The Candid Eye

June 11, 2009

Ten questions people ask about Hinduism – Part2

Filed under: Hinduism — thecandideye @ 3:00 AM
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This article of Himalayan Academy is continuation of the previous one.

6) Are Hindus forbidden to eat meat?

A: Hindus teach vegetarianism as a way to live with a minimum of hurt to other beings. But in today’s world not all Hindus are vegetarians.
Longer answer: ur religion does not lay down rigid “do’s and don’ts.” There are no commandments. Hinduism gives us the wisdom to make up our own mind on what we put in our body, for it is the only one we have—in this life, at least. Vegetarians are more numerous in the South of India than in the North. This is because of the North’s cooler climactic conditions and past Islamic influence. Priests and religious leaders are definitely vegetarian, so as to maintain a high level of purity and spiritual consciousness to fulfill their responsibilities, and to awaken the refined areas of their nature. Soldiers and law-enforcement officers are generally not vegetarians, because they have to keep alive their aggressive forces in order to perform their work. To practice yoga and be successful in meditation, it is mandatory to be vegetarian. It is a matter of wisdom—the application of knowledge at any given moment. Today, about twenty percent of all Hindus are vegetarians.
Elaboration: This can be a touchy subject. There are several ways to respond, depending on who is asking and the background in which he was raised. But the overlying principle that defines the Hindu answer to this query is ahimsa—refraining from injuring, physically, mentally or emotionally, anyone or any living creature. The Hindu who wishes to strictly follow the path of noninjury naturally adopts a vegetarian diet. It’s a matter of conscience more than anything else. 
When we eat meat, fish, fowl and eggs, we absorb the vibration of the instinctive creatures into our nerve system. This chemically alters our consciousness and amplifies our lower nature, which is prone to fear, anger, jealousy, confusion, resentment and the like. Many Hindu swamis advise followers to be well-established vegetarians prior to initiation into mantra, and to remain vegetarian thereafter. But most do not insist upon vegetarianism for those not seeking initiation. Swamis have learned that families who are vegetarian have fewer problems than those who are not. Poignant scriptural citations counsel against eating meat. The Yajur Veda (36.18) calls for kindliness toward all creatures living on the Earth, in the air and in the water. The Tirukural, a 2,200-year-old masterpiece of ethics, states, “When a man realizes that meat is the butchered flesh of another creature, he will abstain from eating it” (257). The Manu Dharma Shastras state, “Having well considered the origin of flesh and the cruelty of fettering and slaying corporeal beings, let one entirely abstain from eating flesh,” and “When the diet is pure, the mind and heart are pure.” For guidance in this and all matters, Hindus also rely on their own guru, community elders, their own conscience and their knowledge of the benefits of abstaining from meat and enjoying a wholesome vegetarian diet. Of course, there are good Hindus who eat meat, and there are not-so-good Hindus who are vegetarians.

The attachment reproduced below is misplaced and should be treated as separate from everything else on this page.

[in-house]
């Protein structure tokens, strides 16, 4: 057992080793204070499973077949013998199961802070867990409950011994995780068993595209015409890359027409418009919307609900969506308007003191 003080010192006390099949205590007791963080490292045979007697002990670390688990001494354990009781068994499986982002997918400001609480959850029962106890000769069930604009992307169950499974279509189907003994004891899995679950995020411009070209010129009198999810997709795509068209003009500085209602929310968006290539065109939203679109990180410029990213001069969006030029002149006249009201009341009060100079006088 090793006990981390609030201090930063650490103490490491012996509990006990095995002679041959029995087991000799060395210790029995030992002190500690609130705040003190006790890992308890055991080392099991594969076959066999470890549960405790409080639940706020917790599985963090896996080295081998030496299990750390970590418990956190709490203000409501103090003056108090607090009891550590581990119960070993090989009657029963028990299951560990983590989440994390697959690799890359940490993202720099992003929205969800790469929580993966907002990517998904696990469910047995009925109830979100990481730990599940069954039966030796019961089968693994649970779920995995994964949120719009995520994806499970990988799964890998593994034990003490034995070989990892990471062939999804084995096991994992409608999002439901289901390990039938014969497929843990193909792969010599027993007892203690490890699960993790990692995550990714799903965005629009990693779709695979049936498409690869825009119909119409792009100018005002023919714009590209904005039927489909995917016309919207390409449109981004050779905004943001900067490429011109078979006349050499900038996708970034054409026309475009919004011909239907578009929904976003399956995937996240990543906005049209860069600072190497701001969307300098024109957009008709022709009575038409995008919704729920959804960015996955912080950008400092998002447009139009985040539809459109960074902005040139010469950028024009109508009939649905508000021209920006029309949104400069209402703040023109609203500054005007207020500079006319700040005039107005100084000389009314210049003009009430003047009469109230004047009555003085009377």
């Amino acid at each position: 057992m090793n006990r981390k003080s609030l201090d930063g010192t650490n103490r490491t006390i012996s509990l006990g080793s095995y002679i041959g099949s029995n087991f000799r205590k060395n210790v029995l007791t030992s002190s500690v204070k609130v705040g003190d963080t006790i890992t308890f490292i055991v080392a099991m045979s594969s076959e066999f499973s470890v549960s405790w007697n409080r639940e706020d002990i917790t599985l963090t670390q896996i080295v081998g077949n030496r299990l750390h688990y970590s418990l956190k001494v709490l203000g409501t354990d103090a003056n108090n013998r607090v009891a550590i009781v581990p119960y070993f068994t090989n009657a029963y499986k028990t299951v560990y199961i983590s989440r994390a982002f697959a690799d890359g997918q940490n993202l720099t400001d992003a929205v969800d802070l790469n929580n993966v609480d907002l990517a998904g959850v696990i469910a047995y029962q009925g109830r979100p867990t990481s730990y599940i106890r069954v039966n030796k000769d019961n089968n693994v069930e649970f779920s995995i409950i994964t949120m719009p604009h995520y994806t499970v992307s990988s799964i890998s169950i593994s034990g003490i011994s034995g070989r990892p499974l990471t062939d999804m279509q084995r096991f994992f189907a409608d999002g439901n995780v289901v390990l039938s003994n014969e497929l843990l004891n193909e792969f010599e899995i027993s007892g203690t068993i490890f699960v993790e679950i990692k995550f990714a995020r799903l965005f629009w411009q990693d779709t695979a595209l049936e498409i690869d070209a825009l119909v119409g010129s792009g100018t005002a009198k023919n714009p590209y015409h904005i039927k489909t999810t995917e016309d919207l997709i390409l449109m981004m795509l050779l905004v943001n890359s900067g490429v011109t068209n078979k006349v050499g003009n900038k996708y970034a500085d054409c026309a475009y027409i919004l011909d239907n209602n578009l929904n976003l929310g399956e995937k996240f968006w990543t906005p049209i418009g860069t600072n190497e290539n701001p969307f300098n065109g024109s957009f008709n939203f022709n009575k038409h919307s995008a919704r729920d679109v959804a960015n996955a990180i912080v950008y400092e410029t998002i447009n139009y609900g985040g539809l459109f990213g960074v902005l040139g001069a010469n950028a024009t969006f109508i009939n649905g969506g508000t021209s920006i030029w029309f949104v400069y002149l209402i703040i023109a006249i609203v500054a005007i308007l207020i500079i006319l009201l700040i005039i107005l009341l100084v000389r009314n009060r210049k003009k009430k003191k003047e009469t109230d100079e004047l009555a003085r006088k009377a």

A: Hindus teach vegetarianism as a way to live with a minimum of hurt to other beings. But in today’s world not all Hindus are vegetarians.

Longer answer: ur religion does not lay down rigid “do’s and don’ts.” There are no commandments. Hinduism gives us the wisdom to make up our own mind on what we put in our body, for it is the only one we have—in this life, at least. Vegetarians are more numerous in the South of India than in the North. This is because of the North’s cooler climactic conditions and past Islamic influence. Priests and religious leaders are definitely vegetarian, so as to maintain a high level of purity and spiritual consciousness to fulfill their responsibilities, and to awaken the refined areas of their nature. Soldiers and law-enforcement officers are generally not vegetarians, because they have to keep alive their aggressive forces in order to perform their work. To practice yoga and be successful in meditation, it is mandatory to be vegetarian. It is a matter of wisdom—the application of knowledge at any given moment. Today, about twenty percent of all Hindus are vegetarians.

Elaboration: This can be a touchy subject. There are several ways to respond, depending on who is asking and the background in which he was raised. But the overlying principle that defines the Hindu answer to this query is ahimsa—refraining from injuring, physically, mentally or emotionally, anyone or any living creature. The Hindu who wishes to strictly follow the path of noninjury naturally adopts a vegetarian diet. It’s a matter of conscience more than anything else.